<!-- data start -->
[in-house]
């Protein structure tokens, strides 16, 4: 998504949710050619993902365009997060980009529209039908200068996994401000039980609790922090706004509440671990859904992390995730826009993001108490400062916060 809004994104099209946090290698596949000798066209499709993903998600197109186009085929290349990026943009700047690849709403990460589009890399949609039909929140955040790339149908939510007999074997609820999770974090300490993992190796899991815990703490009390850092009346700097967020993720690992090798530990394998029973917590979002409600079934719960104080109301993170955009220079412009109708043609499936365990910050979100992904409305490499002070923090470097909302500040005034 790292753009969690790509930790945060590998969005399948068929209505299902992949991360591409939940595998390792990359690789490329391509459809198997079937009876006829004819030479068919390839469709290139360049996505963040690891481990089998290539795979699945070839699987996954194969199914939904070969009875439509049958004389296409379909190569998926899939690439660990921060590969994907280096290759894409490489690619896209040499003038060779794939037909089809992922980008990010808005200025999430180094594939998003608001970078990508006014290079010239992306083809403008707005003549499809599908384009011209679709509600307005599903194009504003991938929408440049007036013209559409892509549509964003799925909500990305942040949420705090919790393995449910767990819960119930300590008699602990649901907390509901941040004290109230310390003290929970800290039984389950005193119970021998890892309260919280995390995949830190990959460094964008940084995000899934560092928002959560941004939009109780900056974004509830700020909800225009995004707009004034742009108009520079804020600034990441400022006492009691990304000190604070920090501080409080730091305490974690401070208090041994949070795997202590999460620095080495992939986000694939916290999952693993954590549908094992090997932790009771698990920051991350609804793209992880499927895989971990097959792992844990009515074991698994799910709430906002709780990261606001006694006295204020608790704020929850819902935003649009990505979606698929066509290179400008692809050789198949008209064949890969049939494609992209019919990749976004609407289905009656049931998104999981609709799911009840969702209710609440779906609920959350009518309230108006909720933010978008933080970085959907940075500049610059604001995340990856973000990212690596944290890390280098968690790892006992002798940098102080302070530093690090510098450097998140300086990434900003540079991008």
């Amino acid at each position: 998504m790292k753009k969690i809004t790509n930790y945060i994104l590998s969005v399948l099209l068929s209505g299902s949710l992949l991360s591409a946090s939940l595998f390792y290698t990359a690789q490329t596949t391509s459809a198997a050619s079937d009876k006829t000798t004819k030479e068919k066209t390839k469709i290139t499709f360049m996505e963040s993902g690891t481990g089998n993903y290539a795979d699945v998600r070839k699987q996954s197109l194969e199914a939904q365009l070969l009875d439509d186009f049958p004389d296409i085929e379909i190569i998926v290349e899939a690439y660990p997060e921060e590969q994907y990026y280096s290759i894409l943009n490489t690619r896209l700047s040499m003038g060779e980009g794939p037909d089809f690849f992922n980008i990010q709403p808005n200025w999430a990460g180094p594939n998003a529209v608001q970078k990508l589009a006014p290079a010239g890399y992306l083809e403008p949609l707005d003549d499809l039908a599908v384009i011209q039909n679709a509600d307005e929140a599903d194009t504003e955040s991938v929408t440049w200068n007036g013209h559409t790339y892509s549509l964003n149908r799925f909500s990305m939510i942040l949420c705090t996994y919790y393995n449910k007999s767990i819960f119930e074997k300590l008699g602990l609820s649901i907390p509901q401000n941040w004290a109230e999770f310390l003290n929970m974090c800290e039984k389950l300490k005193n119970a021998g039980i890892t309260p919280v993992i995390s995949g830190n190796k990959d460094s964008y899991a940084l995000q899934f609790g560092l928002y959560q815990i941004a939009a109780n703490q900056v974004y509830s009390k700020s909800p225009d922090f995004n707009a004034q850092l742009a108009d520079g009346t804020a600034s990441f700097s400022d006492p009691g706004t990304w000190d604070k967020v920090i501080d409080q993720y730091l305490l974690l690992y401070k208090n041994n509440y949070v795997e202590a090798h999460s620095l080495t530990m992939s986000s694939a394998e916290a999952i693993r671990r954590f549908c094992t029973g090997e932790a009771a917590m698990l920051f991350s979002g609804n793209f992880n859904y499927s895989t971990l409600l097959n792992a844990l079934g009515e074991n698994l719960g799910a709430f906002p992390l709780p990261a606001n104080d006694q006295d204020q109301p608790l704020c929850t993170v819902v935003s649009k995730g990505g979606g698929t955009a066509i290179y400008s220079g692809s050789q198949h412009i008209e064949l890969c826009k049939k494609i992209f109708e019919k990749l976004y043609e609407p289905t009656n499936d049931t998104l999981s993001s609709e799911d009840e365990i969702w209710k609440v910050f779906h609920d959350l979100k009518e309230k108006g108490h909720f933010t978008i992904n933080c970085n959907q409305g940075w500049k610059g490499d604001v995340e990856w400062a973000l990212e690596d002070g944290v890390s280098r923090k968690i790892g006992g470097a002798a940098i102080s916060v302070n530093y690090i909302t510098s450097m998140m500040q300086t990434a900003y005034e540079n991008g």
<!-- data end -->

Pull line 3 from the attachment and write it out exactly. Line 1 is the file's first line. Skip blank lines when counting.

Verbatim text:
């Amino acid at each position: 998504m790292k753009k969690i809004t790509n930790y945060i994104l590998s969005v399948l099209l068929s209505g299902s949710l992949l991360s591409a946090s939940l595998f390792y290698t990359a690789q490329t596949t391509s459809a198997a050619s079937d009876k006829t000798t004819k030479e068919k066209t390839k469709i290139t499709f360049m996505e963040s993902g690891t481990g089998n993903y290539a795979d699945v998600r070839k699987q996954s197109l194969e199914a939904q365009l070969l009875d439509d186009f049958p004389d296409i085929e379909i190569i998926v290349e899939a690439y660990p997060e921060e590969q994907y990026y280096s290759i894409l943009n490489t690619r896209l700047s040499m003038g060779e980009g794939p037909d089809f690849f992922n980008i990010q709403p808005n200025w999430a990460g180094p594939n998003a529209v608001q970078k990508l589009a006014p290079a010239g890399y992306l083809e403008p949609l707005d003549d499809l039908a599908v384009i011209q039909n679709a509600d307005e929140a599903d194009t504003e955040s991938v929408t440049w200068n007036g013209h559409t790339y892509s549509l964003n149908r799925f909500s990305m939510i942040l949420c705090t996994y919790y393995n449910k007999s767990i819960f119930e074997k300590l008699g602990l609820s649901i907390p509901q401000n941040w004290a109230e999770f310390l003290n929970m974090c800290e039984k389950l300490k005193n119970a021998g039980i890892t309260p919280v993992i995390s995949g830190n190796k990959d460094s964008y899991a940084l995000q899934f609790g560092l928002y959560q815990i941004a939009a109780n703490q900056v974004y509830s009390k700020s909800p225009d922090f995004n707009a004034q850092l742009a108009d520079g009346t804020a600034s990441f700097s400022d006492p009691g706004t990304w000190d604070k967020v920090i501080d409080q993720y730091l305490l974690l690992y401070k208090n041994n509440y949070v795997e202590a090798h999460s620095l080495t530990m992939s986000s694939a394998e916290a999952i693993r671990r954590f549908c094992t029973g090997e932790a009771a917590m698990l920051f991350s979002g609804n793209f992880n859904y499927s895989t971990l409600l097959n792992a844990l079934g009515e074991n698994l719960g799910a709430f906002p992390l709780p990261a606001n104080d006694q006295d204020q109301p608790l704020c929850t993170v819902v935003s649009k995730g990505g979606g698929t955009a066509i290179y400008s220079g692809s050789q198949h412009i008209e064949l890969c826009k049939k494609i992209f109708e019919k990749l976004y043609e609407p289905t009656n499936d049931t998104l999981s993001s609709e799911d009840e365990i969702w209710k609440v910050f779906h609920d959350l979100k009518e309230k108006g108490h909720f933010t978008i992904n933080c970085n959907q409305g940075w500049k610059g490499d604001v995340e990856w400062a973000l990212e690596d002070g944290v890390s280098r923090k968690i790892g006992g470097a002798a940098i102080s916060v302070n530093y690090i909302t510098s450097m998140m500040q300086t990434a900003y005034e540079n991008g």